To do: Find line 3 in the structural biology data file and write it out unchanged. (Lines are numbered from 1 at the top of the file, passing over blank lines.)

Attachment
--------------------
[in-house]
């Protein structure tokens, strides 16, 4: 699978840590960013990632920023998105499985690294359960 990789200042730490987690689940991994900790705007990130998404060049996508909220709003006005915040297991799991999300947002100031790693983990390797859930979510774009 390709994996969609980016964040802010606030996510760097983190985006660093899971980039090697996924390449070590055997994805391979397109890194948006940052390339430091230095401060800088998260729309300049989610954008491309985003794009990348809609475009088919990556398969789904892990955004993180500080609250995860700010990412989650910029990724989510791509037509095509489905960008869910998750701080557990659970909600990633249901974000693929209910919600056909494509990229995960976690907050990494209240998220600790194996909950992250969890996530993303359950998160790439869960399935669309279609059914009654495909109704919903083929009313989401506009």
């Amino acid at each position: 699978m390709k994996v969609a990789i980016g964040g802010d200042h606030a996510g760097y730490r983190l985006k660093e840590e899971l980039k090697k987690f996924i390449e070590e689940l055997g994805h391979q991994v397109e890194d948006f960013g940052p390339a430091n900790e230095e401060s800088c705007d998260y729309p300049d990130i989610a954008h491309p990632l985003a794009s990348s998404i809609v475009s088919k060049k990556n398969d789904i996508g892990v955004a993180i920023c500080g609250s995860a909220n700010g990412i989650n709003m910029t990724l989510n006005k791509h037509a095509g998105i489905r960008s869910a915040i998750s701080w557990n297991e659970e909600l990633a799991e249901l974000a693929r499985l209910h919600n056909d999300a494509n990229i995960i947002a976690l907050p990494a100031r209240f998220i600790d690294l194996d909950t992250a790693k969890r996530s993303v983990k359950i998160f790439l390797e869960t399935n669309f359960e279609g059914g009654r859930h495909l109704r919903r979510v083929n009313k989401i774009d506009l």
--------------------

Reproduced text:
């Amino acid at each position: 699978m390709k994996v969609a990789i980016g964040g802010d200042h606030a996510g760097y730490r983190l985006k660093e840590e899971l980039k090697k987690f996924i390449e070590e689940l055997g994805h391979q991994v397109e890194d948006f960013g940052p390339a430091n900790e230095e401060s800088c705007d998260y729309p300049d990130i989610a954008h491309p990632l985003a794009s990348s998404i809609v475009s088919k060049k990556n398969d789904i996508g892990v955004a993180i920023c500080g609250s995860a909220n700010g990412i989650n709003m910029t990724l989510n006005k791509h037509a095509g998105i489905r960008s869910a915040i998750s701080w557990n297991e659970e909600l990633a799991e249901l974000a693929r499985l209910h919600n056909d999300a494509n990229i995960i947002a976690l907050p990494a100031r209240f998220i600790d690294l194996d909950t992250a790693k969890r996530s993303v983990k359950i998160f790439l390797e869960t399935n669309f359960e279609g059914g009654r859930h495909l109704r919903r979510v083929n009313k989401i774009d506009l």